[pp.int.general] Correct word usage for PP.
tourovski at gmail.com
Mon Apr 11 00:46:51 CEST 2011
> Good, I did not like to use some of your own medicine, but I knew it
> would hurt good enough to make you understand. Please do not think about
> me as condescending just because I knew it would be effective.
Let's go to the meta level for a moment: what are my aims when I
participate in a controversial discussion? There can be basically two
(apart from receiving and thinking over new information should there be
some, which I consider self-obvious):
* To convince my direct opponents of my viewpoint;
* To convince the spectators of the discussion of my viewpoint and/or to
dissuade them from joining my opponents'.
These two goals can either go hand in hand or not. In the first case -
when I try to do both - a moderate and respectful approach is indeed the
only way to go, as an offended opponent will most surely not listen to
my arguments. In the second case, however - when I have no intention of
convincing my opponents of anything as I deem them hopeless - it is OK
to supplement argumentation with irony, sarcasm, and direct attacks on
my opponents, as long as they hit the right target.
To bring an example which is probably familiar to many of us: When I go
to a public discussion with an ardent defender of the current copyright
system, I don't suppose that I'll be able to convince them of my
positions. Thus, I use all the polemical statements I can think of to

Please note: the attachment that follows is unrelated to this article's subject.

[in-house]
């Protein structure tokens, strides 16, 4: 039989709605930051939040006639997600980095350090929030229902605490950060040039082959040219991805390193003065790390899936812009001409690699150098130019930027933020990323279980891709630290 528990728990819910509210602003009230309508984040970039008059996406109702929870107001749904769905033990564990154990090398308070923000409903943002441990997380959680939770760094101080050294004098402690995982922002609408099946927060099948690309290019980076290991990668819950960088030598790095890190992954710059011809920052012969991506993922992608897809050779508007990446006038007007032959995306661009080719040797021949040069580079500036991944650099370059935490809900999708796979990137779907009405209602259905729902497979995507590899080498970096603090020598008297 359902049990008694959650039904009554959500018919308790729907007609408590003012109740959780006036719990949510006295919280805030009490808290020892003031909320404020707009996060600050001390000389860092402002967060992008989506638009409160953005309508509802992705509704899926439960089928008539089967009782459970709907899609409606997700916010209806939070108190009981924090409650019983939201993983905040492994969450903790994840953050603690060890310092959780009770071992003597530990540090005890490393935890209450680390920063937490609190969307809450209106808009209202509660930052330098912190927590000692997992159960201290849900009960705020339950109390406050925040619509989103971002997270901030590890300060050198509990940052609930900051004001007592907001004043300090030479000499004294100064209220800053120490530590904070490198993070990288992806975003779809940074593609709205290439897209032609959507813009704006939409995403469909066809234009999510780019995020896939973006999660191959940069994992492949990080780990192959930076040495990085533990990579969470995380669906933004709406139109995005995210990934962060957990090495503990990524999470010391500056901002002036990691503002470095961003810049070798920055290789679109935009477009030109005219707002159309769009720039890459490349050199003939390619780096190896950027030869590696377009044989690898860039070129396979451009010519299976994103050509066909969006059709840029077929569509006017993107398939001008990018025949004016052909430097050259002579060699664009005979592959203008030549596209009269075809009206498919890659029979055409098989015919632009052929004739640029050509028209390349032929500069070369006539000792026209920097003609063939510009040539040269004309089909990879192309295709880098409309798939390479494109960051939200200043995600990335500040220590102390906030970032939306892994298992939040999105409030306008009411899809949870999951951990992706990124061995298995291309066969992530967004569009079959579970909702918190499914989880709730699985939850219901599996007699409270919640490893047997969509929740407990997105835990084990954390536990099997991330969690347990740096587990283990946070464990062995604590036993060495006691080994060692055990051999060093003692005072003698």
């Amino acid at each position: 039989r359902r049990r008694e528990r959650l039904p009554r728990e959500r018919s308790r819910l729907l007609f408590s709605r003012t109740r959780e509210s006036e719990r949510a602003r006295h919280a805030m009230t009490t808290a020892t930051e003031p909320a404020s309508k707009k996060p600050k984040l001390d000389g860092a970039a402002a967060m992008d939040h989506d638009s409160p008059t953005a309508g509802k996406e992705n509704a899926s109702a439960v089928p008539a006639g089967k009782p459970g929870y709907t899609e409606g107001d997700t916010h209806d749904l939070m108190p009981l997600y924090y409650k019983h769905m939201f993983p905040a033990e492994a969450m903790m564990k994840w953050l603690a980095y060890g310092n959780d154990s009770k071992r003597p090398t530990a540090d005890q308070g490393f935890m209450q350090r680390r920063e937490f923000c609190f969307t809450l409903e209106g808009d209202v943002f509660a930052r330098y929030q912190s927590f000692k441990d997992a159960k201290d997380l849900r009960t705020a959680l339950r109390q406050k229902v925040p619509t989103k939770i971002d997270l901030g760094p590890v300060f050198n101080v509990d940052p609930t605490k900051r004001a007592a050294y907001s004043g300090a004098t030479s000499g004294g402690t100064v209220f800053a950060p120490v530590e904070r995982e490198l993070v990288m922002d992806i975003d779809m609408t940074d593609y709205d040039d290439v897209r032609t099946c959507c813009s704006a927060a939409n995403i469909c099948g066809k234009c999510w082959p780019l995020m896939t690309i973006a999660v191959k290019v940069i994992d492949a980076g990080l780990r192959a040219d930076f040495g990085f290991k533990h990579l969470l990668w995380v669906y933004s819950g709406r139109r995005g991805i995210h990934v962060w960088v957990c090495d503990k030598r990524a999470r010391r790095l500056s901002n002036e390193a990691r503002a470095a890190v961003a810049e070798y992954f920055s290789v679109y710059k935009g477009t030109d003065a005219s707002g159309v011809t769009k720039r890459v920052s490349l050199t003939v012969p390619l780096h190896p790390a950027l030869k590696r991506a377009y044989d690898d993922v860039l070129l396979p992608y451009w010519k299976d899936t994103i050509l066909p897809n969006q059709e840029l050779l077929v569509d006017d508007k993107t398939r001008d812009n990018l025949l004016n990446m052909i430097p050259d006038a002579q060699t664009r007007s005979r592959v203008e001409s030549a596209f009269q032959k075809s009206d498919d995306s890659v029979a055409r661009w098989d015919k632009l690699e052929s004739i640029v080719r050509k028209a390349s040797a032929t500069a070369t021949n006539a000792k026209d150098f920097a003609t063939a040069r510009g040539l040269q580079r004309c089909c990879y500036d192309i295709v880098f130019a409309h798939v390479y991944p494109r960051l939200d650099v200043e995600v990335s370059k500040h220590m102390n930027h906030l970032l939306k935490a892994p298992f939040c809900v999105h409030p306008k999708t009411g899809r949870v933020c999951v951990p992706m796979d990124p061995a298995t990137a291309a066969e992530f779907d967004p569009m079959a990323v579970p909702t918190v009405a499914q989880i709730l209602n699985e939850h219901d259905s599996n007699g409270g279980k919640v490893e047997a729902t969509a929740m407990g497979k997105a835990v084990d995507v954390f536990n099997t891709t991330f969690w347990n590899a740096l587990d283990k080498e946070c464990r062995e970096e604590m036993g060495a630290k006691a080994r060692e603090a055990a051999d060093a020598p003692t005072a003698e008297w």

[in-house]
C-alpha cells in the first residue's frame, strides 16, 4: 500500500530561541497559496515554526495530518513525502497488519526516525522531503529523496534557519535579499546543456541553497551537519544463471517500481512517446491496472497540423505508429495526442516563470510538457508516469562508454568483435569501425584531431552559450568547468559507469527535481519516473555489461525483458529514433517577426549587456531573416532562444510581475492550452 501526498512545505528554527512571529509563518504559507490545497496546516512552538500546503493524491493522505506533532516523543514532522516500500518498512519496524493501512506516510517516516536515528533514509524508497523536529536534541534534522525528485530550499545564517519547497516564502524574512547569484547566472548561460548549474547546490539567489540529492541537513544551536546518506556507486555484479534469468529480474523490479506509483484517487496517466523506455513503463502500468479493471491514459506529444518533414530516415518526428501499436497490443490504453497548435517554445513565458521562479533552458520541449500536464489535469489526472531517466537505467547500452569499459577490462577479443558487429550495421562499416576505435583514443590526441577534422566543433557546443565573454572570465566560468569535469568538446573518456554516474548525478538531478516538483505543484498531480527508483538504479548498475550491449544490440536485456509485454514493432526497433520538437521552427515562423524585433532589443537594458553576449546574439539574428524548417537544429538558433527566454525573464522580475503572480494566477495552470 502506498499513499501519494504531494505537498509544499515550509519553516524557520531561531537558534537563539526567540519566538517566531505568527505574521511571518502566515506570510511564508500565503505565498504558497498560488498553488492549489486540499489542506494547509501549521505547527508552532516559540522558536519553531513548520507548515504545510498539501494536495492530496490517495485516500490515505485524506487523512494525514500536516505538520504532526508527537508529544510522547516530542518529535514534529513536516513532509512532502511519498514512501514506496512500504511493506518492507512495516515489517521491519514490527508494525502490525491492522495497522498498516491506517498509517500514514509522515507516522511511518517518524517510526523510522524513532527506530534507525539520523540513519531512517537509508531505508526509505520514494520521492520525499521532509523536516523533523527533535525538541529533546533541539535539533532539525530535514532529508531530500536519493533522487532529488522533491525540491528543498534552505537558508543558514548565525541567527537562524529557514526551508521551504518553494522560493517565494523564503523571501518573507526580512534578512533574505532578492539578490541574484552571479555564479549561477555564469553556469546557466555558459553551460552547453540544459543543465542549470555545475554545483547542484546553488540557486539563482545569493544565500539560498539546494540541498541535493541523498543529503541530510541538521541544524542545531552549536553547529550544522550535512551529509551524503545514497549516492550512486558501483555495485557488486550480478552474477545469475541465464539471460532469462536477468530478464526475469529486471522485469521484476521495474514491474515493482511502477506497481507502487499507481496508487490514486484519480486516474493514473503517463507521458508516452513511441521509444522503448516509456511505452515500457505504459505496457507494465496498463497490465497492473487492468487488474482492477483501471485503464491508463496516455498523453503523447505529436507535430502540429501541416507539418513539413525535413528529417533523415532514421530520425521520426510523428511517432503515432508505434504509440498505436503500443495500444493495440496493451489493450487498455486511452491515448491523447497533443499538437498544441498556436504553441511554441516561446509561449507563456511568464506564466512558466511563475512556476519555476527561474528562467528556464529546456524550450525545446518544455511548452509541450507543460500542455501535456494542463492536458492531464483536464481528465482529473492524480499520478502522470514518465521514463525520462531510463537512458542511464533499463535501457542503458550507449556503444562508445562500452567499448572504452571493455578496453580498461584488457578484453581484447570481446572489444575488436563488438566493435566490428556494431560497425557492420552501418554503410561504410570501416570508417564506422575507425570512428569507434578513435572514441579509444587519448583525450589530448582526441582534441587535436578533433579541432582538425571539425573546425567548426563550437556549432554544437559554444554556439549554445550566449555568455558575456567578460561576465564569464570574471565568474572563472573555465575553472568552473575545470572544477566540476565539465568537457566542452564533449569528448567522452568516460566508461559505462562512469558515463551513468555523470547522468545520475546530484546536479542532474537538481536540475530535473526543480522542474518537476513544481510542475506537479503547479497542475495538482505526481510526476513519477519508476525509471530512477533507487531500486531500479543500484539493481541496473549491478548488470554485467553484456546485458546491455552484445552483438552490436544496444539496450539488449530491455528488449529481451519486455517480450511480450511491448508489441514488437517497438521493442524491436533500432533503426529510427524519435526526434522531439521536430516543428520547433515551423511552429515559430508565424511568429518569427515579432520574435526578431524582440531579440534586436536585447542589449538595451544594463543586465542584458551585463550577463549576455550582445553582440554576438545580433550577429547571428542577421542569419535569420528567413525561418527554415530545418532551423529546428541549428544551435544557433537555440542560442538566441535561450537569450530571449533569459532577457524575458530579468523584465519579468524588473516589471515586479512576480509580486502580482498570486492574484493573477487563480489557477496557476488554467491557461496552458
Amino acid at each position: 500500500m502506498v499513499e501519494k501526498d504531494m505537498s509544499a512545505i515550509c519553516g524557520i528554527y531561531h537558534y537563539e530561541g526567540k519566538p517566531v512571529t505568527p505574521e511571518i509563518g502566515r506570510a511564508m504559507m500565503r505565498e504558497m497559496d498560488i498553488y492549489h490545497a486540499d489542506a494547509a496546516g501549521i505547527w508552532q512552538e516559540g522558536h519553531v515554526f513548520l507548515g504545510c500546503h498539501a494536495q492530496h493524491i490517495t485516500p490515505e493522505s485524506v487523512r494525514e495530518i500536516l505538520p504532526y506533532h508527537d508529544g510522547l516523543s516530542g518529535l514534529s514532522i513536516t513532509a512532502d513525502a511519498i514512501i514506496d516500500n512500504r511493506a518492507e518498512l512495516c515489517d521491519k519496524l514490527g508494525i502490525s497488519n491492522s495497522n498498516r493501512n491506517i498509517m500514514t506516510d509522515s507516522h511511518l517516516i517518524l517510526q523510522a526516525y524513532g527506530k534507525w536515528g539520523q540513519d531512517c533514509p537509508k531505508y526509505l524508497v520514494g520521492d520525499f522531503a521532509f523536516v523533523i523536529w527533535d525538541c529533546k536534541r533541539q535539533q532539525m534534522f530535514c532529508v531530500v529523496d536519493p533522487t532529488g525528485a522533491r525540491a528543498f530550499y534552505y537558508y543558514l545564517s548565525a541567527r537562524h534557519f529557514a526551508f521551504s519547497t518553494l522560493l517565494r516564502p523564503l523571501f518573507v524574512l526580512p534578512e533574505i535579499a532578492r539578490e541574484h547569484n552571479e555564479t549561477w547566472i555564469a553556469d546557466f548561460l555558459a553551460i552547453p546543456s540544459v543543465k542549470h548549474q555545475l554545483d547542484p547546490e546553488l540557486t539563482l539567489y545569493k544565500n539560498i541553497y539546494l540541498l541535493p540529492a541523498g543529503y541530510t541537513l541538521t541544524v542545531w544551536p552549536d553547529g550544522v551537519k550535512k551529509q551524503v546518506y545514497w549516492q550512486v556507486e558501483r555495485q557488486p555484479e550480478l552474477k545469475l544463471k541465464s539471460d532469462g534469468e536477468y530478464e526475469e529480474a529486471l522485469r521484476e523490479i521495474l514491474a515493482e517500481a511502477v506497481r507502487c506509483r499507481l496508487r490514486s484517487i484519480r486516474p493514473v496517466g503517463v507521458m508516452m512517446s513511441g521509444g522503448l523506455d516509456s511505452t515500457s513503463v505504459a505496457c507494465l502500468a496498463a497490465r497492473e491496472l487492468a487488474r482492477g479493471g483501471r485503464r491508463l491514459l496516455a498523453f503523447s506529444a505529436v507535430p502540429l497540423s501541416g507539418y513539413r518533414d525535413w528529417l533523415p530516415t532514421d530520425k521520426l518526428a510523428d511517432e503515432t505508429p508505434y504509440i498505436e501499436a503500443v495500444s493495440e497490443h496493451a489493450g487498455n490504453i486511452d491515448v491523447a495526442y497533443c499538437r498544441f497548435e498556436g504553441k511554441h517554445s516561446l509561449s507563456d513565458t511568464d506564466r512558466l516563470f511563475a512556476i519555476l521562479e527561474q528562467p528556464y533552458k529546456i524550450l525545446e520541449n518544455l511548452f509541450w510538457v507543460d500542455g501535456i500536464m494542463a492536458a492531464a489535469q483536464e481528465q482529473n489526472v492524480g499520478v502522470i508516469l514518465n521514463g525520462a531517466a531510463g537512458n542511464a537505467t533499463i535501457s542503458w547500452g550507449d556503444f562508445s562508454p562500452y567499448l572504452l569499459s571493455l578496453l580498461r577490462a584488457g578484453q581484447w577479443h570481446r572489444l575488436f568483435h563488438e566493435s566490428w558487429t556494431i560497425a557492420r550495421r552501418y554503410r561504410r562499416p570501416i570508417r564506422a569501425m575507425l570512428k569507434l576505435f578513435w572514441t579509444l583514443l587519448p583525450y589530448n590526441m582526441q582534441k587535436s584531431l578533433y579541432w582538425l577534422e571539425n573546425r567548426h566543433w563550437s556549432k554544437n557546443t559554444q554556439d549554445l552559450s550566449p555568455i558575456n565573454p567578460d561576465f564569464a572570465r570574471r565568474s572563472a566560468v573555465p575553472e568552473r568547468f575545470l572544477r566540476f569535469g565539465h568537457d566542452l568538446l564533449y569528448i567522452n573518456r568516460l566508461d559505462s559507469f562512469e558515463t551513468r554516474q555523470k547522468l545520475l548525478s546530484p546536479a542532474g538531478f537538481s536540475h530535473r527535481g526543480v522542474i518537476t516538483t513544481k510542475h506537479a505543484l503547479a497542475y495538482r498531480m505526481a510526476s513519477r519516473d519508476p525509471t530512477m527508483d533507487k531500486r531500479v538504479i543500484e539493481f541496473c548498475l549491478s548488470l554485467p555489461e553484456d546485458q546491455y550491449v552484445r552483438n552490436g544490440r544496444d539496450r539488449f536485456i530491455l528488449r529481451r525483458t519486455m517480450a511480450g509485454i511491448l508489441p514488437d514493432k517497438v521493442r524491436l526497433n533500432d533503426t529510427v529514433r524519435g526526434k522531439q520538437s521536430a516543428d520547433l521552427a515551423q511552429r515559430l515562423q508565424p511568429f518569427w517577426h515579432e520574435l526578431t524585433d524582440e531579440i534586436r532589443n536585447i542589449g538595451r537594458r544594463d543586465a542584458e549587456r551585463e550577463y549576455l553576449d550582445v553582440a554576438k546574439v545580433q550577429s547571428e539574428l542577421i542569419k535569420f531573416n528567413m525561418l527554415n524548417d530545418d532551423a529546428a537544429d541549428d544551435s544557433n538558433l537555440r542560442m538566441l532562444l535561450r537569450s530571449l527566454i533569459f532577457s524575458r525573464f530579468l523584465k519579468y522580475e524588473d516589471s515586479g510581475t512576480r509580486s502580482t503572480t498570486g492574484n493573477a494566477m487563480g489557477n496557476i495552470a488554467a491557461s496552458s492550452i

discredit them, as my goal is to make them look bad and thus strengthen
my position, not to come to some sort of agreement. If, on the other
hand, I participate in a public discussion in an academic round where I
know that we'll try to really understand each others' position, I remain
factual and avoid making harsh statements just for argument's sake.
Returning to my style in this discussion - I don't think it is possible
to convince my direct opponents of my position, so I do not limit my
postings to factual arguments but also make ample use of other kinds of
> I'm sure that the wiser one is the more one tolerates from
> others, but not trying to respect the minimal safety limits in this can
> rapidly cause any group to disband, no matter how good and urgent the
> goals they chase.
I agree, that's why I hope the new PPI Board will implement the
splitting of mailing lists I've been advocating, so as to allow those
who take pleasure from participating in lengthy flame wars to lead them
on a list which those who don't enjoy this kind of communication won't
need to read;)
>> Firstly, I also have a long-term strategy. It doesn't include promoting
>> instruments (like software) or even cultural achievements to a sacred
>> Secondly, I happen to know some things about linguistics, and the FSF's
>> argumentation in that field is depressingly primitive.
> Please elaborate, I'm all ears, and I might not be the only one
As to 1: I share - sorry for the pun - the idea that being allowed to
share is a fundamental right. I do, however, strongly oppose the idea
that making money (through direct selling and other ways) out of sharing
the products of other people's work without their consent and without
paying them is a fundamental right also, and actually, I consider it to
be something that should be prevented. The right of the author of a work
to define what may be done with the work should be limited compared to
the current situation (e.g. it should not include the right to prohibit
non-commercial sharing), but it should not be abolished, especially the
rights which now fall under "moral rights" (like attribution of
authorship and protection from plagiarism).
As to 2, I'll take the entries apart one by one: